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Questions tagged [policies]

For questions related to policies (as defined in reinforcement learning or other AI sub-fields).

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14
votes
4answers
3k views

What does "stationary" mean in the context of reinforcement learning?

I think I've seen the expressions "stationary data", "stationary dynamics" and "stationary policy", among others, in the context of reinforcement learning. What does it mean? I think stationary policy ...
12
votes
3answers
2k views

Is the optimal policy always stochastic if the environment is also stochastic?

Is the optimal policy always stochastic (that is, a map from states to a probability distribution over actions) if the environment is also stochastic? Intuitively, if the environment is ...
6
votes
1answer
3k views

What is the difference between a stationary and a non-stationary policy?

In reinforcement learning, there are deterministic and non-deterministic (or stochastic) policies, but there are also stationary and non-stationary policies. What is the difference between a ...
6
votes
1answer
125 views

How do I compute the variance of the return of an evaluation policy using two behaviour policies?

Suppose there is an evaluation policy called $\pi_{e}$ and there are two behavior policies $\pi_{b1}$ and $\pi_{b2}$. I know that it is possible to estimate the return of policy $\pi_{e}$ through ...
5
votes
2answers
327 views

Given two optimal policies, is an affine combination of them also optimal?

If there are two different optimal policies $\pi_1, \pi_2$ in a reinforcement learning task, will the linear combination (or affine combination) of the two policies $\alpha \pi_1 + \beta \pi_2, \alpha ...
5
votes
0answers
50 views

Proof that there always exists a dominating policy in an MDP

I think that it is common knowledge that for any infinite horizon discounted MDP $(S, A, P, r, \gamma)$, there always exists a dominating policy $\pi$, i.e. a policy $\pi$ such that for all policies $\...
4
votes
3answers
5k views

What is the difference between a stochastic and a deterministic policy?

In reinforcement learning, there are the concepts of stochastic (or probabilistic) and deterministic policies. What is the difference between them?
4
votes
1answer
187 views

What is the relation between a policy which is the solution to a MDP and a policy like $\epsilon$-greedy?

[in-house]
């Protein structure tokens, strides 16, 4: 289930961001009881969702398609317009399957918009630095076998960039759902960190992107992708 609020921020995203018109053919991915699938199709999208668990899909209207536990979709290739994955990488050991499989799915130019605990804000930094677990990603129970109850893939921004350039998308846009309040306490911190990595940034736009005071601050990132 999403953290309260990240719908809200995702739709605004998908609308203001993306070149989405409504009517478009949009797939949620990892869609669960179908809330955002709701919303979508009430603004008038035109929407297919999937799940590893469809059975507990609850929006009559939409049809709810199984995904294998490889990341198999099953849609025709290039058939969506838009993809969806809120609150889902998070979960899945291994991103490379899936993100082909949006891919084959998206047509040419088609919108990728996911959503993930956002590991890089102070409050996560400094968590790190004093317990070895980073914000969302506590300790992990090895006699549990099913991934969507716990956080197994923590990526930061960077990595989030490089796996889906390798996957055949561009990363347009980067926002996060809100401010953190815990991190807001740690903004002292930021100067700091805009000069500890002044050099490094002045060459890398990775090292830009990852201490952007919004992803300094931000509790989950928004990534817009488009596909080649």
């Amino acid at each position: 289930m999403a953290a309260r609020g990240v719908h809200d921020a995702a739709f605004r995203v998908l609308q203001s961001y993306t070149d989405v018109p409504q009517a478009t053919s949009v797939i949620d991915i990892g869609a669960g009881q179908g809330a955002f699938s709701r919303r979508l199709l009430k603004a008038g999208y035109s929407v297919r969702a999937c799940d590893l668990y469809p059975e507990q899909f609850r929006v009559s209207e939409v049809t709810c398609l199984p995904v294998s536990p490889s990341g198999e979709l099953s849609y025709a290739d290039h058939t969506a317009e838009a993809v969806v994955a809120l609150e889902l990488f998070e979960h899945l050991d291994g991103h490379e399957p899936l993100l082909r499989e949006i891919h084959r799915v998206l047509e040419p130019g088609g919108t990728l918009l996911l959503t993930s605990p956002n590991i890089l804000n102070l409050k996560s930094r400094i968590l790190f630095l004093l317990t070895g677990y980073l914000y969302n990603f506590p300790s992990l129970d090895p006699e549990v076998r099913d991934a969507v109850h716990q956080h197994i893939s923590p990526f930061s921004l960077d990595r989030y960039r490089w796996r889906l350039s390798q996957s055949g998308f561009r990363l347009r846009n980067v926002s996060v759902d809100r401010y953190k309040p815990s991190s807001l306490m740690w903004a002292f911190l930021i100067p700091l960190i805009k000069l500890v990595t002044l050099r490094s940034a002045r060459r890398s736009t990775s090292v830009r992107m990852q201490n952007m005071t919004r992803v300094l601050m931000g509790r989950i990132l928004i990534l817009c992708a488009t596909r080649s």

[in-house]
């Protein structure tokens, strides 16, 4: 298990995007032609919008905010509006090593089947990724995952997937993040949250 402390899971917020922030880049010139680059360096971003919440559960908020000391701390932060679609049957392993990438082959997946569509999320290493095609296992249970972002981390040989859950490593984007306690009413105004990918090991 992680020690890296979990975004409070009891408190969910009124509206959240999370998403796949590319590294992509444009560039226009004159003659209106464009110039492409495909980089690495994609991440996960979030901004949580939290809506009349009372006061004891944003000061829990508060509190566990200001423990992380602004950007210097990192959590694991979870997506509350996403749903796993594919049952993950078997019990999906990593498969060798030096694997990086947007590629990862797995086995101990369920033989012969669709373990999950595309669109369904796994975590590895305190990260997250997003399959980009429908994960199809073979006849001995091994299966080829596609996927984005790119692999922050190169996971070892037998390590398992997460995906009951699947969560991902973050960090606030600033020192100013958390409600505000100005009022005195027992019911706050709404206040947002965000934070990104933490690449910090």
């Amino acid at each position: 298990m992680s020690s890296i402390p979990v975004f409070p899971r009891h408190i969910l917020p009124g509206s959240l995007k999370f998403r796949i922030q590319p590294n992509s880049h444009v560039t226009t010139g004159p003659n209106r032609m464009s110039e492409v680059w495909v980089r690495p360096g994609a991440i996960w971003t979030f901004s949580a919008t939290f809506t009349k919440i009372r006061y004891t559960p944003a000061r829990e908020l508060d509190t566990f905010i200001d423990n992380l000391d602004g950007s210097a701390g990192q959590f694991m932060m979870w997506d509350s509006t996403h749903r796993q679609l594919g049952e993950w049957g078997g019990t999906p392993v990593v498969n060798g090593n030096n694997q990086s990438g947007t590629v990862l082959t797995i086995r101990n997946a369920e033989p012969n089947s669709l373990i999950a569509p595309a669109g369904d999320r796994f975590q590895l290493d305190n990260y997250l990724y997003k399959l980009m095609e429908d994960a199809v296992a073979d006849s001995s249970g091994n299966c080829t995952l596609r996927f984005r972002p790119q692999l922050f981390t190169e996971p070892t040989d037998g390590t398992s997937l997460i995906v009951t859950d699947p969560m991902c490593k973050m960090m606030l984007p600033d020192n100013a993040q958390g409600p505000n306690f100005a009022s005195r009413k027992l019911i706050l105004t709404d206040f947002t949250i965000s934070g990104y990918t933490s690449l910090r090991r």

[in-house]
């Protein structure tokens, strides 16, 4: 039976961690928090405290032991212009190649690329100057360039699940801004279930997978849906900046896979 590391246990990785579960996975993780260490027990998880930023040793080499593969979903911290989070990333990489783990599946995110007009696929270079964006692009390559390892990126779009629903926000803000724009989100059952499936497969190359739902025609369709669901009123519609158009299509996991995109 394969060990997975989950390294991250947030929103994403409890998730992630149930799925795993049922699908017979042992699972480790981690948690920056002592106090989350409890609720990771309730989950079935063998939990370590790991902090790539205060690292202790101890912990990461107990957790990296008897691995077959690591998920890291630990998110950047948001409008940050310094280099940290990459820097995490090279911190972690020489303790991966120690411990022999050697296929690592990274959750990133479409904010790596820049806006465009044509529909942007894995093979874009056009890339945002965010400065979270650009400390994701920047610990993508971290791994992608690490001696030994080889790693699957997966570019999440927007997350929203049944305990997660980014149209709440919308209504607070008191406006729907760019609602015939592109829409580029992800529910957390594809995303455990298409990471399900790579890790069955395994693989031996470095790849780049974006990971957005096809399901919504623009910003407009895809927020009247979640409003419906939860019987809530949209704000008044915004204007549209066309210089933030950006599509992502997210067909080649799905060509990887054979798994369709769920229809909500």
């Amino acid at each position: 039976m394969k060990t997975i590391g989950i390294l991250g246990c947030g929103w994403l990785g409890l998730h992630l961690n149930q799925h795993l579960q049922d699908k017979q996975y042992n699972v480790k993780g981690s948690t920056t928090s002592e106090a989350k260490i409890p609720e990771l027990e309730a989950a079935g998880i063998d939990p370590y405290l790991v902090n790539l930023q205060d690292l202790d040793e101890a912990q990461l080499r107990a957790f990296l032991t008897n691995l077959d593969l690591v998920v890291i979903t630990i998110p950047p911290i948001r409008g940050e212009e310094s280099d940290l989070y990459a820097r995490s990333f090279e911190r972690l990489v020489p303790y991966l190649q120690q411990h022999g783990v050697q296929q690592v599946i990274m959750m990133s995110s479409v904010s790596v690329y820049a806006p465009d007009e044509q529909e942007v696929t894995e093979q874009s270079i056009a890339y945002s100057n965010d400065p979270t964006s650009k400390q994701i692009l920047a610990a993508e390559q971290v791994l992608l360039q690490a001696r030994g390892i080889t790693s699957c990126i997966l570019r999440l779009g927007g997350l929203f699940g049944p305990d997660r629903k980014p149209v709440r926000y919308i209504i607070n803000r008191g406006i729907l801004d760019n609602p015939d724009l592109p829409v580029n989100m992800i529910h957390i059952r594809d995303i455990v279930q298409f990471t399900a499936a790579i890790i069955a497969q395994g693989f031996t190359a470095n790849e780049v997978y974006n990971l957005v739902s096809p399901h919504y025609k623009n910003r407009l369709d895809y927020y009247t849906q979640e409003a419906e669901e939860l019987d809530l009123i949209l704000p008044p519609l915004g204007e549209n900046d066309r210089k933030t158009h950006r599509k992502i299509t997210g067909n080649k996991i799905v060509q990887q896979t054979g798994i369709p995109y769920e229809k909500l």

In the context of reinforcement learning, a policy, $\pi$, is often defined as a function from the space of states, $\mathcal{S}$, to the space of actions, $\mathcal{A}$, that is, $\pi : \mathcal{S} \...
4
votes
1answer
426 views

A few questions regarding the difference between policy iteration and value iteration [closed]

The question already has some answer. But I am still finding it quite unclear (also does $\pi(s)$ here mean $q(s,a)$ ?): The few things I do not understand are: Why the difference between 2 ...
4
votes
2answers
120 views

Why is having low variance important in offline policy evaluation of reinforcement learning?

Intuitively, I understand that having an unbiased estimate of a policy is important because being biased just means that our estimate is distant from the truth value. However, I don't understand ...
4
votes
1answer
222 views

An example of a unique value function which is associated with multiple optimal policies

In the 4th paragraph of http://www.incompleteideas.net/book/ebook/node37.html it is mentioned: Whereas the optimal value functions for states and state-action pairs are unique for a given MDP, ...
3
votes
1answer
131 views

Are there some notions of distance between two policies?

I want to determine some distance between two policies $\pi_1 (a \mid s)$ and $\pi_2 (a \mid s)$, i.e. something like $\vert \vert \pi_1 (a \mid s) - \pi_2(a \mid s) \vert \vert$, where $\pi_i (a\mid ...
3
votes
1answer
45 views

In reinforcement learning, why are policies defined as functions of states and not observations?

I am new to RL and I am following Sutton & Barto's book. My doubt is, when we talk about the policy of our agent, we say it is the probability of taking some action $a$ given the state $s$. ...
3
votes
1answer
139 views

How can we find the value function by solving a system of linear equations without knowing the policy?

An MDP is a Markov Reward Process with decisions, it’s an environment in which all states are Markov. This is what we want to solve. An MDP is a tuple $(S, A, P, R, \gamma)$, where $S$ is our state ...
3
votes
1answer
121 views

What is meant by "generate the data" in describing the difference between on-policy and off-policy?

From the book: Sutton, Richard S.,Barto, Andrew G.. Reinforcement Learning (Adaptive Computation and Machine Learning series) (p. 100). The MIT Press. Kindle Edition. " following is stated: "...
3
votes
2answers
249 views

What is the difference between a non-stationary policy and a state that stores time?

This question is related to What does "stationary" mean in the context of reinforcement learning?, but I have a more specific question to clarify the difference between a non-stationary ...